We should celebrate baseline mammograms like a birthday, anniversary or graduation.
Mammograms usher in a new era. Let’s make it official and celebrate. In this era, I take the bodies of my friends and loved ones who age with me side by side. A party is necessary.
Technically, I “do not have a history of breast or ovarian cancer” in my family. This is routine.
But, I have a history of cancer; ovarian, breast or otherwise.
- I remember the colleague who passed away from breast cancer within a year of our first meeting. Shockingly quickly.
- I sting when I think of a younger acquaintance whose breast cancer returned just yesterday.
- My heart aches for a beloved colleague as she forges her legacy in the face of stage 4 cancer.
- At 49, my father died of gall bladder cancer. With this birthday I have entered the decade in which he passed. This does not escape me.
- And others…
I have a history of cancer. I own this history.
This is what I speak of when I say a mammogram is sign of turning 40. Aging brings the continual pile of stories and we are wise to listen.
So when the technician pointed at her screen and said, “Here, come and look at this.” I held my boiling feelings in check. She was painfully inscrutable.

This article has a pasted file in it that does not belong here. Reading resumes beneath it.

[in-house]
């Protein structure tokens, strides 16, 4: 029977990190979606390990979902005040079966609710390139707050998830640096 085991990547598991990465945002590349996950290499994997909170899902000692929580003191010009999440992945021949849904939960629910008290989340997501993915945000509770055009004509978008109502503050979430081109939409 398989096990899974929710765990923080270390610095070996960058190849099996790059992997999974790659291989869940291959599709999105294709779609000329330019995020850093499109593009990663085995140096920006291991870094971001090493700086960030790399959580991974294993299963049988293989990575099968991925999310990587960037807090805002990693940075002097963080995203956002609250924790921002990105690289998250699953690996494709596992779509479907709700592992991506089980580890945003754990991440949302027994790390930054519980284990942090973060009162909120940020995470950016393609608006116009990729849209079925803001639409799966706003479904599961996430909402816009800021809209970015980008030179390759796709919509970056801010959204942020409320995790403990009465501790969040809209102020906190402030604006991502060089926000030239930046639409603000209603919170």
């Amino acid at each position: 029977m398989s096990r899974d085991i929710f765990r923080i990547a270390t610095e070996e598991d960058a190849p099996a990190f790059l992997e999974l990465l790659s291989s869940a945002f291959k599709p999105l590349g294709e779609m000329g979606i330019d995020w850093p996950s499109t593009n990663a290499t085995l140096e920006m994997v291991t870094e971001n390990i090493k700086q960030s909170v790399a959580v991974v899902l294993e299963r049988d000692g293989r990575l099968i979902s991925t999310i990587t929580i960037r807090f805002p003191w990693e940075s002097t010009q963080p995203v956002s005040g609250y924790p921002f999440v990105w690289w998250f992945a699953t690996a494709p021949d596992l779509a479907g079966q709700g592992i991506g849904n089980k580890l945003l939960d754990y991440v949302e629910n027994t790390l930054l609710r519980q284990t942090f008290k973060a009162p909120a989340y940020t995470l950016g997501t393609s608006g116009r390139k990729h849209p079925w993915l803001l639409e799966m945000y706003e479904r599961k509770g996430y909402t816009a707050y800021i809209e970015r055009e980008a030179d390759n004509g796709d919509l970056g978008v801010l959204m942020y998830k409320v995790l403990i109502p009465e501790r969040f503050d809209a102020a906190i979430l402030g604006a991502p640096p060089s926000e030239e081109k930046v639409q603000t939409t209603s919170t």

I looked and thought how achingly beautiful.
That was my breast with lovely web-like trestles, like palm prints, keeping history. That was my opaque muscle cradling it. That was my story; my puberty, my first bra, my sexuality, the humble pride, my first love, the assault and guilt, the sun bathing, my cleavage, the tight-or-loose shirt, swollen from pregnancy, aching from breastfeeding, my milk-giving children’s body, cradling them then slowly turning away and now my own but never the same. And now to be examined indefinitely.
We should celebrate a baseline mammogram because left unto themselves, they sting and stench of aging and forgetting.
But if we listen, they tell our stories and we are all wise to listen.
I should mention, the technician wanted to show me my pectoral muscle which extends significantly longer than average and revealed my “tremendous upper body strength.” Another story in the mammogram.
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